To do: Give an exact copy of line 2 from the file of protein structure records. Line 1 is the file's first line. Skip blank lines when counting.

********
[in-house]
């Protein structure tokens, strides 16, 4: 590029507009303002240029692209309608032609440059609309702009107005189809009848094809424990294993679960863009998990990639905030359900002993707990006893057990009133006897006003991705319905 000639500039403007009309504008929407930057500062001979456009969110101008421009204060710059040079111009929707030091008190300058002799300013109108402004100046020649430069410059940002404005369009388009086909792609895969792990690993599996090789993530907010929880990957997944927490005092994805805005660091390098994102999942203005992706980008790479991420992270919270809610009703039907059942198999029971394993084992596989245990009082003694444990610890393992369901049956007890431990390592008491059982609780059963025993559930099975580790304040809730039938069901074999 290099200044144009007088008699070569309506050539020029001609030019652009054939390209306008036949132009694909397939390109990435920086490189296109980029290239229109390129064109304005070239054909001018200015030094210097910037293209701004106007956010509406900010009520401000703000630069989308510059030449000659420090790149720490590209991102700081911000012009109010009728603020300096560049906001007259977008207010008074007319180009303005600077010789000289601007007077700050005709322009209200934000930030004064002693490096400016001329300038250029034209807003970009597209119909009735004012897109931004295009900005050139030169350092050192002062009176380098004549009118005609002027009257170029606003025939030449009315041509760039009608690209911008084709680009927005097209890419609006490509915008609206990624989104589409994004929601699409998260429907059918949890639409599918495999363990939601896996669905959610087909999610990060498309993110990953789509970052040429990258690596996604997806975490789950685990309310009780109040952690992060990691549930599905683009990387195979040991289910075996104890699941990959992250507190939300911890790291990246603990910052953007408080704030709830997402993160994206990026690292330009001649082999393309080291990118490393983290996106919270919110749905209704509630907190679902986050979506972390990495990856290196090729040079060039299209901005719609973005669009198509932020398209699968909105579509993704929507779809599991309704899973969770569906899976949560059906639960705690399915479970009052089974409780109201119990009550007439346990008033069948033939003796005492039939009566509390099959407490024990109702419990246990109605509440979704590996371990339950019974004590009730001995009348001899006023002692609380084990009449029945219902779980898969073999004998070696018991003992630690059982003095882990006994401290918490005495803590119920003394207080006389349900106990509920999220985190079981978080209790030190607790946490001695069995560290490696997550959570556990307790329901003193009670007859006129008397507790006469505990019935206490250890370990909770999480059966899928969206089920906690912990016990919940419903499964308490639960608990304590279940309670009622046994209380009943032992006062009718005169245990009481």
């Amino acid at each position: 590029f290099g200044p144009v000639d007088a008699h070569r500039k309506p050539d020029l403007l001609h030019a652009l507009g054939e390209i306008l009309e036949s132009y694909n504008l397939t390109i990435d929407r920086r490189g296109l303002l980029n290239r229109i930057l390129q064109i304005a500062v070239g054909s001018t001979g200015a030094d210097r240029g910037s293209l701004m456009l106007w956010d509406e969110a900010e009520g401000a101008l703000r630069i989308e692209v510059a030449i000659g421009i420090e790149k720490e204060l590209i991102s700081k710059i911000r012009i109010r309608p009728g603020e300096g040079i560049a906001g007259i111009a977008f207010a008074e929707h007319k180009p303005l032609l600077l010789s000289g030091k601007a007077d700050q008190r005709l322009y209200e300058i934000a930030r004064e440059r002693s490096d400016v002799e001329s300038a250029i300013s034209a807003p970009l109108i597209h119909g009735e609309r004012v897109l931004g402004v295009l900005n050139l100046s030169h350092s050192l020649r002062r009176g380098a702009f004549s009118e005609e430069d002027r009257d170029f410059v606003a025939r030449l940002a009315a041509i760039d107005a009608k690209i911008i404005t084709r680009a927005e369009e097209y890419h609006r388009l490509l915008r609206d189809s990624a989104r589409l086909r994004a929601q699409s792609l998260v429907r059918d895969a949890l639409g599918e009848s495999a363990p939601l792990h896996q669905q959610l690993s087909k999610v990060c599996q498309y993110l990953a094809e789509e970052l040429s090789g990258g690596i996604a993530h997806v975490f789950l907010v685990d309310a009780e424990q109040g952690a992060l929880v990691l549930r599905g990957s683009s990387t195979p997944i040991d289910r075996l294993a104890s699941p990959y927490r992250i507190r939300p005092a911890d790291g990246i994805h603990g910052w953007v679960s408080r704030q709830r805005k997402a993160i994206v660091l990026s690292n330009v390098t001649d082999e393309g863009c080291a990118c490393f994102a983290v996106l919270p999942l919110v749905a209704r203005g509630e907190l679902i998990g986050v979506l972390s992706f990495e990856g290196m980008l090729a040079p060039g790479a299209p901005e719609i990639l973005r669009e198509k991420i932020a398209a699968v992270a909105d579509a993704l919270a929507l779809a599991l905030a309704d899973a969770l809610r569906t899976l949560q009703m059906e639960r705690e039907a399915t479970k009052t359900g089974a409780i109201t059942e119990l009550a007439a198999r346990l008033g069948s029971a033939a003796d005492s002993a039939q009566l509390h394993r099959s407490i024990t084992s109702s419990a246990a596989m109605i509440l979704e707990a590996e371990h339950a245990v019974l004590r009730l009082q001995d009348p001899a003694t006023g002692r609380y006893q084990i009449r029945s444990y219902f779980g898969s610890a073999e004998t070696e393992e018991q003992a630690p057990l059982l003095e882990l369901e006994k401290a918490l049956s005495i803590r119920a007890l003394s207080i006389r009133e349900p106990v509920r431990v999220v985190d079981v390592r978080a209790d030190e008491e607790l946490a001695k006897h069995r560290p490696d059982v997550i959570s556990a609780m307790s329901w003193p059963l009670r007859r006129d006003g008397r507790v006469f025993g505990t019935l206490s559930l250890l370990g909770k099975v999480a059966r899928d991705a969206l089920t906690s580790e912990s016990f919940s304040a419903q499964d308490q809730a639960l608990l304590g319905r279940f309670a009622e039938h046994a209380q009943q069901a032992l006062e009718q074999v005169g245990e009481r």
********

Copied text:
């Protein structure tokens, strides 16, 4: 590029507009303002240029692209309608032609440059609309702009107005189809009848094809424990294993679960863009998990990639905030359900002993707990006893057990009133006897006003991705319905 000639500039403007009309504008929407930057500062001979456009969110101008421009204060710059040079111009929707030091008190300058002799300013109108402004100046020649430069410059940002404005369009388009086909792609895969792990690993599996090789993530907010929880990957997944927490005092994805805005660091390098994102999942203005992706980008790479991420992270919270809610009703039907059942198999029971394993084992596989245990009082003694444990610890393992369901049956007890431990390592008491059982609780059963025993559930099975580790304040809730039938069901074999 290099200044144009007088008699070569309506050539020029001609030019652009054939390209306008036949132009694909397939390109990435920086490189296109980029290239229109390129064109304005070239054909001018200015030094210097910037293209701004106007956010509406900010009520401000703000630069989308510059030449000659420090790149720490590209991102700081911000012009109010009728603020300096560049906001007259977008207010008074007319180009303005600077010789000289601007007077700050005709322009209200934000930030004064002693490096400016001329300038250029034209807003970009597209119909009735004012897109931004295009900005050139030169350092050192002062009176380098004549009118005609002027009257170029606003025939030449009315041509760039009608690209911008084709680009927005097209890419609006490509915008609206990624989104589409994004929601699409998260429907059918949890639409599918495999363990939601896996669905959610087909999610990060498309993110990953789509970052040429990258690596996604997806975490789950685990309310009780109040952690992060990691549930599905683009990387195979040991289910075996104890699941990959992250507190939300911890790291990246603990910052953007408080704030709830997402993160994206990026690292330009001649082999393309080291990118490393983290996106919270919110749905209704509630907190679902986050979506972390990495990856290196090729040079060039299209901005719609973005669009198509932020398209699968909105579509993704929507779809599991309704899973969770569906899976949560059906639960705690399915479970009052089974409780109201119990009550007439346990008033069948033939003796005492039939009566509390099959407490024990109702419990246990109605509440979704590996371990339950019974004590009730001995009348001899006023002692609380084990009449029945219902779980898969073999004998070696018991003992630690059982003095882990006994401290918490005495803590119920003394207080006389349900106990509920999220985190079981978080209790030190607790946490001695069995560290490696997550959570556990307790329901003193009670007859006129008397507790006469505990019935206490250890370990909770999480059966899928969206089920906690912990016990919940419903499964308490639960608990304590279940309670009622046994209380009943032992006062009718005169245990009481």